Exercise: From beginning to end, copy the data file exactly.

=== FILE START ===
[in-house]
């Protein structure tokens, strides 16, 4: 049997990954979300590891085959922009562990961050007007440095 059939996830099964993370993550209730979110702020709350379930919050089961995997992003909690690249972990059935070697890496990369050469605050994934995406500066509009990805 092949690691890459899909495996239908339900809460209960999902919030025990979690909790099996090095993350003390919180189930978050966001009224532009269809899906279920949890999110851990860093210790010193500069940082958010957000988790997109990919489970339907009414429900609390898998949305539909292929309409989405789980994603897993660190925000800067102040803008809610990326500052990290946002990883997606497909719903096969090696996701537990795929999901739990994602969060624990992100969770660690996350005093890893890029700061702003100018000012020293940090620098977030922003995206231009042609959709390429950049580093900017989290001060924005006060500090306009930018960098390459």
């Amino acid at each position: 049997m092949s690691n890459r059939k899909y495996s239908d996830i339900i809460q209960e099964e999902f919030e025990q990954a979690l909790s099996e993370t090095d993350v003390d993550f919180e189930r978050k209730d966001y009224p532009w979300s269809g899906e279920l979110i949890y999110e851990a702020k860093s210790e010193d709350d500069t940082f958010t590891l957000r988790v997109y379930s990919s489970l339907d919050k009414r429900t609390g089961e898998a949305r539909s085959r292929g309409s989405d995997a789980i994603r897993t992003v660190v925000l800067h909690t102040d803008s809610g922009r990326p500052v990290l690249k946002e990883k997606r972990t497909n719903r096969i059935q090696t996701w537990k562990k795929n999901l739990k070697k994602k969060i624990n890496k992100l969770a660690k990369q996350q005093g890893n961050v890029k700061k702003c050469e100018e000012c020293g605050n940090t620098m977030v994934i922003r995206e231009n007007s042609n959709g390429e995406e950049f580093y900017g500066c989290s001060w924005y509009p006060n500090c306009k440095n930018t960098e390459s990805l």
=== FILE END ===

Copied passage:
[in-house]
């Protein structure tokens, strides 16, 4: 049997990954979300590891085959922009562990961050007007440095 059939996830099964993370993550209730979110702020709350379930919050089961995997992003909690690249972990059935070697890496990369050469605050994934995406500066509009990805 092949690691890459899909495996239908339900809460209960999902919030025990979690909790099996090095993350003390919180189930978050966001009224532009269809899906279920949890999110851990860093210790010193500069940082958010957000988790997109990919489970339907009414429900609390898998949305539909292929309409989405789980994603897993660190925000800067102040803008809610990326500052990290946002990883997606497909719903096969090696996701537990795929999901739990994602969060624990992100969770660690996350005093890893890029700061702003100018000012020293940090620098977030922003995206231009042609959709390429950049580093900017989290001060924005006060500090306009930018960098390459």
């Amino acid at each position: 049997m092949s690691n890459r059939k899909y495996s239908d996830i339900i809460q209960e099964e999902f919030e025990q990954a979690l909790s099996e993370t090095d993350v003390d993550f919180e189930r978050k209730d966001y009224p532009w979300s269809g899906e279920l979110i949890y999110e851990a702020k860093s210790e010193d709350d500069t940082f958010t590891l957000r988790v997109y379930s990919s489970l339907d919050k009414r429900t609390g089961e898998a949305r539909s085959r292929g309409s989405d995997a789980i994603r897993t992003v660190v925000l800067h909690t102040d803008s809610g922009r990326p500052v990290l690249k946002e990883k997606r972990t497909n719903r096969i059935q090696t996701w537990k562990k795929n999901l739990k070697k994602k969060i624990n890496k992100l969770a660690k990369q996350q005093g890893n961050v890029k700061k702003c050469e100018e000012c020293g605050n940090t620098m977030v994934i922003r995206e231009n007007s042609n959709g390429e995406e950049f580093y900017g500066c989290s001060w924005y509009p006060n500090c306009k440095n930018t960098e390459s990805l």